Belarus-linked cyber attacks aim to disrupt Ukraine refugee operations

Researchers at enterprise security firm Proofpoint have identified a new phishing campaign, allegedly linked to the government of Belarus, which is targeting European officials in an attempt to collect information on refugee and supply movement in the region.

The researchers saw the phishing emails for the first time on February 24th, naming the attacks ‘Asylum Ambuscade.’

The campaign apparently originated from a compromised email account that appears to belong to a Ukrainian armed service member.

The phishing email sent from the account contained a malicious macro attachment using social engineering themes related to the NATO Security Council’s Emergency Meeting on February 23rd. It also included an attachment that attempted to download SunSeed, a dangerous Lua virus.

The email targeted individuals in a variety of roles, but appears to prefer those involved in transportation, administration, money allocation and refugee mobility.

Researchers believe the goal of Asylum Ambuscade is to disrupt the logistics involved in the movement of refugees from Ukraine to neighboring countries, such as Hungary, Poland and Slovakia.

“This campaign represents an effort to target Nato entities with compromised Ukrainian military accounts during an active period of armed conflict between Russia, its proxies, and Ukraine,” they said.

The researchers termed the campaign a “weaponisation of migrants and refugees of conflict” through a hybrid information warfare and targeted hacking approach.

While the strategies used in the attack are not new, they have the potential to be extremely powerful when used collectively and during a high-tempo fight.

As the crisis progresses, Proofpoint researchers believe similar attacks on government agencies in Nato countries are likely.

Moreover, Russia- and Belarus-backed threat groups are expected to use intelligence on refugee movements in Europe for disinformation purposes.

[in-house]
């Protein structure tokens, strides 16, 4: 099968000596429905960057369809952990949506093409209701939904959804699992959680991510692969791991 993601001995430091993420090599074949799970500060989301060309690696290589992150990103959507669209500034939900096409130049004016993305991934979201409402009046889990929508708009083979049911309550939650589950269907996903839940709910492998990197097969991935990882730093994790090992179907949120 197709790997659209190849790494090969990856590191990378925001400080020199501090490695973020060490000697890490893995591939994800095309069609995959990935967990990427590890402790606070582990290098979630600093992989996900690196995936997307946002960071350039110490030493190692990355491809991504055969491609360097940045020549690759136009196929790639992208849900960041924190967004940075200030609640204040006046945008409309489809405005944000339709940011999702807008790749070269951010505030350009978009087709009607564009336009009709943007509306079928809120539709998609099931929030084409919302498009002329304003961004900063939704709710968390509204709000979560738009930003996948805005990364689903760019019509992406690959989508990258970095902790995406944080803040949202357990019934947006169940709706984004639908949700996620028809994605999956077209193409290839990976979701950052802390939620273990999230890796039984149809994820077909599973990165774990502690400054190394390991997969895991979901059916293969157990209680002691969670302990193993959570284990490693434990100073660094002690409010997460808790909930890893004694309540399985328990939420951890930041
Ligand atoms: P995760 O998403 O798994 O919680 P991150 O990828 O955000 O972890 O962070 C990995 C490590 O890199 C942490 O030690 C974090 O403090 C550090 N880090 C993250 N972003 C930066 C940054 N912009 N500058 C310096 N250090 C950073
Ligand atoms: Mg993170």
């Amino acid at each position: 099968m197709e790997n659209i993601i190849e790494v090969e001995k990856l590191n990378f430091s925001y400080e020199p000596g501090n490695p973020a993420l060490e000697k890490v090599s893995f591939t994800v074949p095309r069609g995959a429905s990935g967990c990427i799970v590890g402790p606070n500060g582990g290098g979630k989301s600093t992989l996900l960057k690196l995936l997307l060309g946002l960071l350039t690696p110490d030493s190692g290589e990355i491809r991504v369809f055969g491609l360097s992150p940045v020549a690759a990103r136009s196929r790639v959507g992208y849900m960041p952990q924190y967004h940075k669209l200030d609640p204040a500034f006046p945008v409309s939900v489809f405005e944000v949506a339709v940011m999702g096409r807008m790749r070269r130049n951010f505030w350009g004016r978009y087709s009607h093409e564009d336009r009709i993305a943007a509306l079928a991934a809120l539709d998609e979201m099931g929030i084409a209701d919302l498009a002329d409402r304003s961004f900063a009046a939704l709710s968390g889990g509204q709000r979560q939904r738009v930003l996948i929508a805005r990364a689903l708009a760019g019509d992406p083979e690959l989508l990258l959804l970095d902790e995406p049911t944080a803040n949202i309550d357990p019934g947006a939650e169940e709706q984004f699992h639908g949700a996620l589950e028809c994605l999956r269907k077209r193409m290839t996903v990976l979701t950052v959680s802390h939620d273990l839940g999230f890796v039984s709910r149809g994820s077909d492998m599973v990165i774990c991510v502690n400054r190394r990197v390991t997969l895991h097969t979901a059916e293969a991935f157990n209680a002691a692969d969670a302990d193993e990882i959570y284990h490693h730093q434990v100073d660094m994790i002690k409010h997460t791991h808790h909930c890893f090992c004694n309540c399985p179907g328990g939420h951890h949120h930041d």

Proofpoint has tentatively linked the SunSeed malware-based phishing effort to a group known as Ghostwriter (Proofpoint tracks the group as UNC1151, part of TA445), which is said to be located in Belarus and said to have ties to its government.

The group was earlier the subject of an alert by Ukraine’s Computer Emergency Response Team (CERT-UA).

While the connection has not been entirely proven, Proofpoint stated that the use of compromised email addresses, timeframe and victimology are all consistent with Ghostwriter’s tactics.

A series of cyberattacks have targeted Ukraine in recent days, beginning shortly before Russia’s invasion last week.

Official websites belonging to the Ukrainian parliament, government, and foreign ministry went offline hours before Russia invaded on Thursday.

Cyber ​​security firm ESET said last Thursday that it had discovered data-wiping malware, dubbed HermeticWiper, circulating on hundreds of computers across the country. Initial investigation suggested that the attack had been in the works for the past couple of months.

On Wednesday, US and UK cyber security agencies published a joint Cybersecurity Advisory (CSA) detailing a new malware strain called Cyclops Blink, allegedly being used by a Russia-backed hacking group to target home and office networking devices.

computing says:

Belarus, a state totally subservient to Russia, has a history of weaponising refugees and migrants. Throughout 2021 its leader, Alexander Lukashenko, flew thousands of migrants from the Middle East and left them at the Polish border in freezing conditions, hoping to trigger a humanitarian crisis in response to sanctions against his country. It is no surprise that the country is adopting a similar tactic in the cyber war currently raging across Europe.


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